Four men charged in a home invasion that led to the shooting this week of Independence Police Officer Thomas Wagstaff appeared Friday in a Jackson County courtroom, where a judge ordered them held in lieu of $500,000 bonds each.
Wagstaff, a 15-year veteran officer, remained hospitalized in critical condition with a head wound suffered Wednesday after responding to the home invasion robbery in the 3600 block of South Delaware Avenue.
According to court documents, two of the men forced their way into the house, tied up the homeowner and beat him while trying to gain access to a safe. The two men fled in the victim’s SUV by driving out his closed garage door.
Before the SUV broke through that door, officers outside the home fired toward the door, one officer fell to the pavement and others pulled him to safety, according to what the 911 caller told a television station Thursday night. The caller, a woman, said she had turned on her TV to check on her boyfriend through his home surveillance system and saw two men in bandanas and stocking caps beating him.
Since then, her son has been named as one of the four men charged in the case.
The homeowner required hospital treatment but has improved, his granddaughter-in-law wrote Thursday night on Facebook.
“He is cut up and bruised but is going to be ok,” she wrote. “We are incredibly thankful for Officer Wagstaff and the Independence Police Department for all they have done for us. We were dangerously close to losing Grandpa yesterday. … Officer Wagstaff and his family have never left our thoughts and we will continue to pray for his recovery.”
Jackson County prosecutors charged Ronar Santiago-Torres, 27, and Joseph E. Wyatt, 28, with robbery, burglary, kidnapping, armed criminal action and assault for allegedly being the two home invaders. Police arrested them after a chase.
Prosecutors also charged Donald E. Nussbaum, 51, and James McChan, 56, with all the same counts, except the assault charge, for allegedly taking Wyatt and Santiago-Torres to commit the crime. All four reside in Kansas City, according to court documents. At least three of the men have lived in Independence, including Nussbaum, whose mother called police.
During a brief court hearing Friday, Jackson County Circuit Judge Charles McKenzie entered automatic not-guilty pleas for all four defendants, as is usual in criminal cases. The men said little but answered questions, “Yes, sir.” Their next court appearances were set for May 1.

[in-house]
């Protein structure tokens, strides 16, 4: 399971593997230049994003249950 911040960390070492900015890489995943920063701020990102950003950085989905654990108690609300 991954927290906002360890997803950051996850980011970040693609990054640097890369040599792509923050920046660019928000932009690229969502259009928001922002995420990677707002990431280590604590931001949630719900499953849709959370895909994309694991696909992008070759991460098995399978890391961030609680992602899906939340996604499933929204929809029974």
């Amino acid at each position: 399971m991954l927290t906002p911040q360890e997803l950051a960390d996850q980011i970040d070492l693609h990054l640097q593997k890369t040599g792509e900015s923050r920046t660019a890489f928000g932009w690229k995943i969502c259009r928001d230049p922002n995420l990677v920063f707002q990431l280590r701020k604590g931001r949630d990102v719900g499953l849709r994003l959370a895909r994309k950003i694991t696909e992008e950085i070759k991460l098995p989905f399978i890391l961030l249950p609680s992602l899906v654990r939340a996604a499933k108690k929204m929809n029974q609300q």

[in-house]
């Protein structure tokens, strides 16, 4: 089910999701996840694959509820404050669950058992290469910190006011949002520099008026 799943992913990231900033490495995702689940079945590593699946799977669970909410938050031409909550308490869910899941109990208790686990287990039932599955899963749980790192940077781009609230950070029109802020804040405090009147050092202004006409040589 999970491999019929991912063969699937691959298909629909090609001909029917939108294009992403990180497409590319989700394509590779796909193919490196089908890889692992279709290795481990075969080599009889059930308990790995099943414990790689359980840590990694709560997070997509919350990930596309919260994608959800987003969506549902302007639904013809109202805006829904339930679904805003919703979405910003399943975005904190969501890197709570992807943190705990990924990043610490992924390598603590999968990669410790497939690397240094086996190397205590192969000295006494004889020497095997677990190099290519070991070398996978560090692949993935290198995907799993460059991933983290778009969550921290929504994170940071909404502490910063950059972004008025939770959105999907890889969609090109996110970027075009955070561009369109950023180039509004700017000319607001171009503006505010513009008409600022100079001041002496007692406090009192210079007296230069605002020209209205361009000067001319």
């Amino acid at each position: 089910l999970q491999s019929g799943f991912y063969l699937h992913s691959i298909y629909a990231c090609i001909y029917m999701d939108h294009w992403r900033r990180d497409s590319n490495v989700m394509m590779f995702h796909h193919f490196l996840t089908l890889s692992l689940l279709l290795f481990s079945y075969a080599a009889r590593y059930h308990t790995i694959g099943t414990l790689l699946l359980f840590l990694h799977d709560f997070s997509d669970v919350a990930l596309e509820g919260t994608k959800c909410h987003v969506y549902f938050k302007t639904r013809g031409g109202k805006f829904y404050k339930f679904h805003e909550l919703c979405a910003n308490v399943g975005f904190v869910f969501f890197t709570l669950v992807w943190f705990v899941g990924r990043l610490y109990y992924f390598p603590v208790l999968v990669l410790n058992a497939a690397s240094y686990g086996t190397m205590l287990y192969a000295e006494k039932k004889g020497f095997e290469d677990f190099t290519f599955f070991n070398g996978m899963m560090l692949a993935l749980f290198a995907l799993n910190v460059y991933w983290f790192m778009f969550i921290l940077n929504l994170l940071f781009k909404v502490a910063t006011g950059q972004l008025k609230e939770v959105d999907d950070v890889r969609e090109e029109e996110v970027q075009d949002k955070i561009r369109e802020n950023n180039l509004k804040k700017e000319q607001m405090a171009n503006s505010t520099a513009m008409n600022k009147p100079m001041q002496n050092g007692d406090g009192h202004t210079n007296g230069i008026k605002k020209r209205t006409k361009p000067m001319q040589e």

So far, court documents filed in the men’s cases have not mentioned the shooting of Wagstaff.
On Thursday, Jackson County Prosecutor Jean Peters Baker said it was possible Wagstaff was hit accidentally by another officer’s bullet. Kansas City police are investigating the robbery and the shooting on behalf of Independence police.
Nussbaum and McChan have known each other for years through McChan’s sister, who has been in a long-term relationship with Nussbaum, according to McChan’s former wife.
Santiago-Torres told police after his arrest that it was McChan’s idea to commit the robbery, the court documents say.
McChan has a lengthy criminal record and has been in and out of federal and state prisons since 1978. His Missouri convictions include theft and attempting to obtain a controlled substance by fraud, according to court records.
In 1994, he was convicted in the armed robbery of a Lenexa pharmacy. He was convicted again in 2011 of attempted robbery of a Merriam pharmacy, and he also served time in federal prison for distribution of drugs.
At McChan’s sentencing in the federal case, a judge recommended that he be sent to a facility where he could participate in an intensive drug treatment program, according to court records.
His former wife, Carol McClain, said he has struggled with substance abuse for years.
“Drugs rule him,” she said. “He’s not completely a bad guy. He’s had a tough life.”
Her brief marriage to him was a “wake up in Vegas kind of thing,” she said, and that they got divorced after he once again went to prison.
Nussbaum has only a minimal criminal record. He is on probation in Missouri for forgery, according to the Missouri Department of Corrections.
He also has gotten involved in drugs in recent years, according to McClain, as has Wyatt, whom she said had “fallen into heroin.”
“His life has just disintegrated,” she said.
McClain said she had met Santiago-Torres but did not know him well.
He, too, seems to have a minimal criminal record. He was convicted in 2015 of a misdemeanor crime related to the theft of a laptop computer in West Virginia.
McClain said she was “stunned and shocked” by news of the crime and the officer’s shooting.
“I don’t know what they were thinking,” she said. “I’m appalled and embarrassed.”
She said she was praying for the officer.
“I hope he pulls through,” McClain said.
The victim’s family told The Star that the woman who called 911 to report the home invasion was just a friend, but not girlfriend. But Nussbaum’s mother told Fox4 that she called 911 after turning on her TV to check her boyfriend’s security cameras.
When a Star reporter went to her Independence house Friday, he saw a note posted on her front door that said, “No press. No comment. Please do not disturb!!! Thank you for under standing (sic).”
Independence police asked Friday for continued prayers for Wagstaff.
Fund for Wagstaff family
A fund has been set up to help the family of Officer Thomas Wagstaff, Independence police announced Friday. Wagstaff, 42, is the married father of two teenage sons. He wife teaches elementary school art in the Raytown School District.
Anyone wishing to donate can drop off checks or cash to the attention of Officer L. Virgil at the Independence Police Department, 223 N. Memorial Drive.
Donations also can be made at the Greater KC Public Safety Credit Union, 19341 E. U.S. 40. Checks can be made out to “Answering The Call.” Officials said all donations will go directly to the officer’s family.